I would like to emphasize that the United States remains encouraged by the progress made by the Organization for the Prohibition of Chemical Weapons (OPCW) in working toward a world free of chemical weapons. Since entry into force of the Chemical Weapons Convention (CWC) 15 years ago, the OPCW has accomplished a great deal. This is a notable milestone for the OPCW since it remains an indispensable multilateral body with a global responsibility. With a near universal membership of 188 member states, 75% of all declared chemical weapon stockpiles verifiably destroyed, and over 4,700 inspections conducted at military and industry sites since entry into force, we are certainly pleased with what the OPCW has accomplished. This progress is due to the combined efforts and commitment of member states, along with the OPCW’s Technical Secretariat which is led by its distinguished Director General, Ahmet Uzumcu.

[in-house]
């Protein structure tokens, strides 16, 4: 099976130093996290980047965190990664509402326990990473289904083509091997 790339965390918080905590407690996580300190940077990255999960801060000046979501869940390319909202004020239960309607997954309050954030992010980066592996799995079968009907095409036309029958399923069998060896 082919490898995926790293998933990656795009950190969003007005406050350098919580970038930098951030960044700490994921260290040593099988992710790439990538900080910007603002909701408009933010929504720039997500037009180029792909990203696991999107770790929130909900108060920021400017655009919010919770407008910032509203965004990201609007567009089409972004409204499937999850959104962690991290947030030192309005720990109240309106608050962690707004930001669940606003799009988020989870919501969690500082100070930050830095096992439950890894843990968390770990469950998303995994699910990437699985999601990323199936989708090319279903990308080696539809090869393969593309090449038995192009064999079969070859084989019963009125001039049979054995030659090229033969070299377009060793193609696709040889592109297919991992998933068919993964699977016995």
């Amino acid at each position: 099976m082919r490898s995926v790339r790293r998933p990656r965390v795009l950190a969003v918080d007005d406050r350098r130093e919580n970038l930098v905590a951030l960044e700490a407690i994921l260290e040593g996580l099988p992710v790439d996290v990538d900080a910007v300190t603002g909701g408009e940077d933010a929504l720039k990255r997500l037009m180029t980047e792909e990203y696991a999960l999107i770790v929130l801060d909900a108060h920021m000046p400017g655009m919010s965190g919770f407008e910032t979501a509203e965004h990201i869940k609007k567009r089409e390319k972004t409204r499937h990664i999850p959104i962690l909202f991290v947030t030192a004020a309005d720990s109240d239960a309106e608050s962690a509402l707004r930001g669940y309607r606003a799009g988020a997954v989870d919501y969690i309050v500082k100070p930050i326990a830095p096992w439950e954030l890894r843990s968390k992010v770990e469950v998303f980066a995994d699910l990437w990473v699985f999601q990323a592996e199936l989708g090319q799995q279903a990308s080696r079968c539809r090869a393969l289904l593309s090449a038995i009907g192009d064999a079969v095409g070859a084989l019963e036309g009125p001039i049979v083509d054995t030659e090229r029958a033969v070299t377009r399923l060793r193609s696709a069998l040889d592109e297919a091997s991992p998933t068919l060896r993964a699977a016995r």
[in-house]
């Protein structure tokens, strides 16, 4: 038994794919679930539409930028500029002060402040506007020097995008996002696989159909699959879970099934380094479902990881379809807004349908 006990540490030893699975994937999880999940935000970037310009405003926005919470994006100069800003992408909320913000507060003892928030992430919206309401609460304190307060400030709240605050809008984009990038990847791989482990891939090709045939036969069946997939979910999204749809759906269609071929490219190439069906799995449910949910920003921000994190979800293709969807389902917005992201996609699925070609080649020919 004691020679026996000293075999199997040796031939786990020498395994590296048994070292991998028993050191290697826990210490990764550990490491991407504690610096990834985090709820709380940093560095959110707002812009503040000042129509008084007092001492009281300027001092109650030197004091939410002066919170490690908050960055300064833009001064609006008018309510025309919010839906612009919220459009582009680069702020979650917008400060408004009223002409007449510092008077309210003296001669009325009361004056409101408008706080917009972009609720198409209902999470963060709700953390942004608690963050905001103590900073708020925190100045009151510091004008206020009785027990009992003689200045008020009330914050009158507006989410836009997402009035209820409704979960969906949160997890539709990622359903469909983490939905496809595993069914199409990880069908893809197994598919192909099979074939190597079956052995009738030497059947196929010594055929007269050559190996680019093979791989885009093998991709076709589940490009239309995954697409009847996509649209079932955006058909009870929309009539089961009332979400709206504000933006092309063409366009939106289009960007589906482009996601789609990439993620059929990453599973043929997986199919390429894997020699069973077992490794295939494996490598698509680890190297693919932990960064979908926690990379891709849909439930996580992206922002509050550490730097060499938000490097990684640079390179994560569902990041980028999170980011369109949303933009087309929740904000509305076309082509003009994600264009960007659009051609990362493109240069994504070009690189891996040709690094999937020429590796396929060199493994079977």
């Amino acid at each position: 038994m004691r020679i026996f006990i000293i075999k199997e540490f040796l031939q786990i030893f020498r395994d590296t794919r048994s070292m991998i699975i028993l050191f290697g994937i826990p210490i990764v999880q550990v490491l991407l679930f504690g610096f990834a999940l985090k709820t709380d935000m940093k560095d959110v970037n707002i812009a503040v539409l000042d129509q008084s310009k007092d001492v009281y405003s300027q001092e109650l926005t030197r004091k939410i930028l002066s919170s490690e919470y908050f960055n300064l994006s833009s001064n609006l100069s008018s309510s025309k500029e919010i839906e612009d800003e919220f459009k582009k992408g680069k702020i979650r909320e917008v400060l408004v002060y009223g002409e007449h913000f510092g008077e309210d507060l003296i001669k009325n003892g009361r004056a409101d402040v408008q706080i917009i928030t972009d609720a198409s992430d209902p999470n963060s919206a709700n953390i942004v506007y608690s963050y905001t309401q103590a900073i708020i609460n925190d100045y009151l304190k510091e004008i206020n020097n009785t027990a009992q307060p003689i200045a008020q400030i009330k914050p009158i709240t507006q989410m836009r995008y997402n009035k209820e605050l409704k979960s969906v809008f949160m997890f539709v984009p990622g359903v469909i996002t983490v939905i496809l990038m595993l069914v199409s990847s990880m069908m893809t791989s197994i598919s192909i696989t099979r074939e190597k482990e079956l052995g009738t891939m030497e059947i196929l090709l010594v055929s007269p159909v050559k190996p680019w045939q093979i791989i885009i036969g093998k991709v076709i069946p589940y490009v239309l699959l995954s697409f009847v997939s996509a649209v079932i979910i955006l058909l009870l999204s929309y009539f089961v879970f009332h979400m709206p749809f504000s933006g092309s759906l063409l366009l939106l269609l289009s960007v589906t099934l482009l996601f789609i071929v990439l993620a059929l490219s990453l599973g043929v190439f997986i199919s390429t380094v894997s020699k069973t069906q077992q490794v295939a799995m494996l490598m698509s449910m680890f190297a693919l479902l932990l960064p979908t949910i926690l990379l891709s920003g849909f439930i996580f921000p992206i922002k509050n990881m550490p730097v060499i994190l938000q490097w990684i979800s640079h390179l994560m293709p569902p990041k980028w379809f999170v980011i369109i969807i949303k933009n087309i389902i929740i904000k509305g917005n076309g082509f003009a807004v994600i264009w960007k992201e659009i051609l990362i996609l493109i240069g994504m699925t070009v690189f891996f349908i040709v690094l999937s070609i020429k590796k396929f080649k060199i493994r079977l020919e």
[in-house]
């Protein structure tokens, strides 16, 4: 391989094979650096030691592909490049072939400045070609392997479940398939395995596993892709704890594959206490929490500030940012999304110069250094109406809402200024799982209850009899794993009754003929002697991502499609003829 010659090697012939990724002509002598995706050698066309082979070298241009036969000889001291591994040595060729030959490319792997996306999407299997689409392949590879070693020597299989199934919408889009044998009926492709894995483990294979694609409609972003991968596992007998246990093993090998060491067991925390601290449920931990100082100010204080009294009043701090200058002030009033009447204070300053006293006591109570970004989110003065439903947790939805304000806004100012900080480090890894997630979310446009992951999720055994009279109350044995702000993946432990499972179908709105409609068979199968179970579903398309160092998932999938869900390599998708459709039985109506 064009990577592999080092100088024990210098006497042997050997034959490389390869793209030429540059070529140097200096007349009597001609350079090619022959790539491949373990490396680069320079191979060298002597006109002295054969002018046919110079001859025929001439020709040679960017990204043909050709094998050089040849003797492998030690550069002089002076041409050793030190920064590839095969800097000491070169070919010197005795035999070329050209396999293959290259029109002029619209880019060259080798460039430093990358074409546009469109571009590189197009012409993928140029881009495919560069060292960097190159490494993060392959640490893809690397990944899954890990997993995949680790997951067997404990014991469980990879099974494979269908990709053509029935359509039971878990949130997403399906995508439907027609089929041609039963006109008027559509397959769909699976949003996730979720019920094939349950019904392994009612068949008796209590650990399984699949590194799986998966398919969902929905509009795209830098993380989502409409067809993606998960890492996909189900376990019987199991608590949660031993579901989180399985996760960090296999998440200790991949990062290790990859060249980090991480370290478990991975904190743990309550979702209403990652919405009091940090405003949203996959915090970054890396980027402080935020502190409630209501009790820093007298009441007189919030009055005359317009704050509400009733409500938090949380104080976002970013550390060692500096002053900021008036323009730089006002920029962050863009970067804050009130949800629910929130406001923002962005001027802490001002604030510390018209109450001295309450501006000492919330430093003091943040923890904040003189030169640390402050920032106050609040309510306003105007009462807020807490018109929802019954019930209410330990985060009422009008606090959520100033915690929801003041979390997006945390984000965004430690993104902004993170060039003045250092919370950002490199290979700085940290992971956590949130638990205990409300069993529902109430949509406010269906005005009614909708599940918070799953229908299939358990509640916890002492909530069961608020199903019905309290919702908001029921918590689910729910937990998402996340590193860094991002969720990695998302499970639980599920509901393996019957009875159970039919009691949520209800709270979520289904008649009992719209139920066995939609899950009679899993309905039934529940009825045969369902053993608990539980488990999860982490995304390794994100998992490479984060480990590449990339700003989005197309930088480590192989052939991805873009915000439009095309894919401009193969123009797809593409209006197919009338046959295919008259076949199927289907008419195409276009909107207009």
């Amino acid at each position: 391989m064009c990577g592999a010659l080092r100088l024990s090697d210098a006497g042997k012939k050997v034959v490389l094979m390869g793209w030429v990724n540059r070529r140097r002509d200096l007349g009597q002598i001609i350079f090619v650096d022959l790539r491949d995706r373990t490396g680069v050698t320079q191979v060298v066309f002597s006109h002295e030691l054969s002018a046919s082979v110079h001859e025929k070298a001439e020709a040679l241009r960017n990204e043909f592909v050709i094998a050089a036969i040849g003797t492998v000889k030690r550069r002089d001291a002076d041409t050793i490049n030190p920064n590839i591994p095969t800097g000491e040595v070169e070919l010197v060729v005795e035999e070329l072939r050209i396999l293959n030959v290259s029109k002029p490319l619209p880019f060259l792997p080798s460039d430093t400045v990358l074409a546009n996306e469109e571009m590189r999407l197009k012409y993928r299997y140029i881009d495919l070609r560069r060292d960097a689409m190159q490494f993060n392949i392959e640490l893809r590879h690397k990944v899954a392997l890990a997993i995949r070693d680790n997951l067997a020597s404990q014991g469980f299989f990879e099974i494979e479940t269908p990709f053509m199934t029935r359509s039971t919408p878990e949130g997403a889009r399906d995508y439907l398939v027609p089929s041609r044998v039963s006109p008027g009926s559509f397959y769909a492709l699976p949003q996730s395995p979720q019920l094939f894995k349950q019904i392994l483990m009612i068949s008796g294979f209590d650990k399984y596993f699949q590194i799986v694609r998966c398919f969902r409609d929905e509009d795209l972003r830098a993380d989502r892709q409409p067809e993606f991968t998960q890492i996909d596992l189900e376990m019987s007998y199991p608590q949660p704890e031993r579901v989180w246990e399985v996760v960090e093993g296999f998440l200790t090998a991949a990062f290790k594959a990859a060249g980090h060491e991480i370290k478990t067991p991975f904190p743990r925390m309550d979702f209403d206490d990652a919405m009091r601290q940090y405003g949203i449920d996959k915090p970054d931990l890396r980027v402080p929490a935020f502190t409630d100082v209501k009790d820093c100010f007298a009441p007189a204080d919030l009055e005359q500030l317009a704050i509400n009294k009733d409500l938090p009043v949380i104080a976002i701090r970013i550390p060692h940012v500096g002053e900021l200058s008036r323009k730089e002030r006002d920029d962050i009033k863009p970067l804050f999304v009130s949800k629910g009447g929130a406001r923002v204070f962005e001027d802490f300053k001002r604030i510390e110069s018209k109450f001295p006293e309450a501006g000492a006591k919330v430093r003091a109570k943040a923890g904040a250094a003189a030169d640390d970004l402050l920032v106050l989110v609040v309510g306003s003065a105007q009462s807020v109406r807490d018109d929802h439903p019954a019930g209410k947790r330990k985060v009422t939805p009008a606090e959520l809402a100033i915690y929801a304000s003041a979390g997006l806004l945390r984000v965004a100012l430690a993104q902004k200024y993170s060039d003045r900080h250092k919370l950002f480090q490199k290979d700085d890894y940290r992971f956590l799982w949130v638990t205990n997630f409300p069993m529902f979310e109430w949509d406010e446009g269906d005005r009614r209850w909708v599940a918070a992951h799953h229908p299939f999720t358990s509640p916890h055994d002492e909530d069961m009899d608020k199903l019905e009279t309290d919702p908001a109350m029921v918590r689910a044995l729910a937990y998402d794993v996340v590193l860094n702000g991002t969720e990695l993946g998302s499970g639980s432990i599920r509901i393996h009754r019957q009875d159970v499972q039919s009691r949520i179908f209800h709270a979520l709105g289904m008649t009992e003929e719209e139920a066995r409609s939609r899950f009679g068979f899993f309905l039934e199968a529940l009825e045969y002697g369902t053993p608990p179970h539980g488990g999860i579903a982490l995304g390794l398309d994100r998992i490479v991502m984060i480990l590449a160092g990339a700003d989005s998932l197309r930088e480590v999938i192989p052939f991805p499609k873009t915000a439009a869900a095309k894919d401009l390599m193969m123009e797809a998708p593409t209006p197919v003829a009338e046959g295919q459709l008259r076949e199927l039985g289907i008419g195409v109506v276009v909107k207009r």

For our part, the United States has safely destroyed approximately 90 percent of its chemical weapons stockpile under OPCW verification, before the April 2012 deadline. The United States continues its steadfast commitment to the Chemical Weapons Convention and will continue working in a transparent manner towards the complete destruction of our remaining small amount of chemical weapons.